Woods said that CMRA wanted to “experiment” by co-creating an event to offer the medical establishment. The inaugural event — and the second annual Mountain Pose Medicine and Yoga Symposium, held Aug. 22-26, 2012, which CMRA also underwrote — helped stimulate business for CMRA's lodging members, Woods said. Showcasing the destination, Woods hoped, also would entice physicians to vacation there and to recommend it as a future venue host for organizations they belong to or boards they sit on.

Serious about CME

The first symposium — which had something of a yoga-festival vibe, featuring celebrity yoga personalities like Rodney Yee — attracted some 300 registrants. The second one drew significantly fewer attendees — approximately 75 physicians— who were more interested in earning wellness-based CMEs than seeking a yoga-festival experience. And, indeed, the second symposium evolved to offer more CMEs than the first, and benefited from a small educational grant provided by Heel Inc., a New Mexico-based homeopathic-remedies supplier.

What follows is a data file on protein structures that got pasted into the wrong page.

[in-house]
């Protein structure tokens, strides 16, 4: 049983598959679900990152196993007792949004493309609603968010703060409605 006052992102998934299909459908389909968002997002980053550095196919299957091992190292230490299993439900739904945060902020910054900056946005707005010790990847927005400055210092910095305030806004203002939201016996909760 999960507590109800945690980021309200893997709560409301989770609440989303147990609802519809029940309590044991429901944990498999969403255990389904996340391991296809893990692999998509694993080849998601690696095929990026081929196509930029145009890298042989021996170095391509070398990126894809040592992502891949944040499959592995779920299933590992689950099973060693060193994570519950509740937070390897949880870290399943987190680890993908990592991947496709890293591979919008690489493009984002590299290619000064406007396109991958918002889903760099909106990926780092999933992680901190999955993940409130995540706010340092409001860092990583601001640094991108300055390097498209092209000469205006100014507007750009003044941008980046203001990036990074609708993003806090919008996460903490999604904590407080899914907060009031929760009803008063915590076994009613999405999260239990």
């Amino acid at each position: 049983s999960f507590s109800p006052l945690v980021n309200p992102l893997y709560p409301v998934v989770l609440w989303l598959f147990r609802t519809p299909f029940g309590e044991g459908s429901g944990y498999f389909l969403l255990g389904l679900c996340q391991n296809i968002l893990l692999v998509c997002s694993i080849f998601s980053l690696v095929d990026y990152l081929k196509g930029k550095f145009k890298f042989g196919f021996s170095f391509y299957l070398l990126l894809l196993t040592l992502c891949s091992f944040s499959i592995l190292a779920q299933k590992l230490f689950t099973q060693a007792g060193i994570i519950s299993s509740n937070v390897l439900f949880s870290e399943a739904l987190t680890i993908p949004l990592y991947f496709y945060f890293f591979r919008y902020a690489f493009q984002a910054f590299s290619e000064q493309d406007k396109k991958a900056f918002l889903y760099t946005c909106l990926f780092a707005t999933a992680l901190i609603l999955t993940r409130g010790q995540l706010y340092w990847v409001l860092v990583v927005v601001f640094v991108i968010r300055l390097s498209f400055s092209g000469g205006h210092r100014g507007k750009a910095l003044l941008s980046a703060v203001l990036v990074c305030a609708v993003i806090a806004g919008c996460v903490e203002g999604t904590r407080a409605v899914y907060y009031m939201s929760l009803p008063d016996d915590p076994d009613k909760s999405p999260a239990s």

Gaining acceptance for medicine and yoga wellness continuing medical education as a means to alleviate physician burnout was a challenge to begin with, since CMEs primarily teach physicians about disease management in their patients — not themselves. The American Association of Family Physicians (AAFP) reviewed the second symposium program and found it acceptable for up to 25 prescribed credits, earned through attending sessions that explored yoga's effect on stress hormones and cardiovascular health, the benefits of a vegetarian diet, as well as some medical-practice-focused sessions. For example, the session “Yoga for Cardiovascular Disease: Medicare's Got That Covered” provided information on insurance reimbursement.

Eat, Prescribe, Love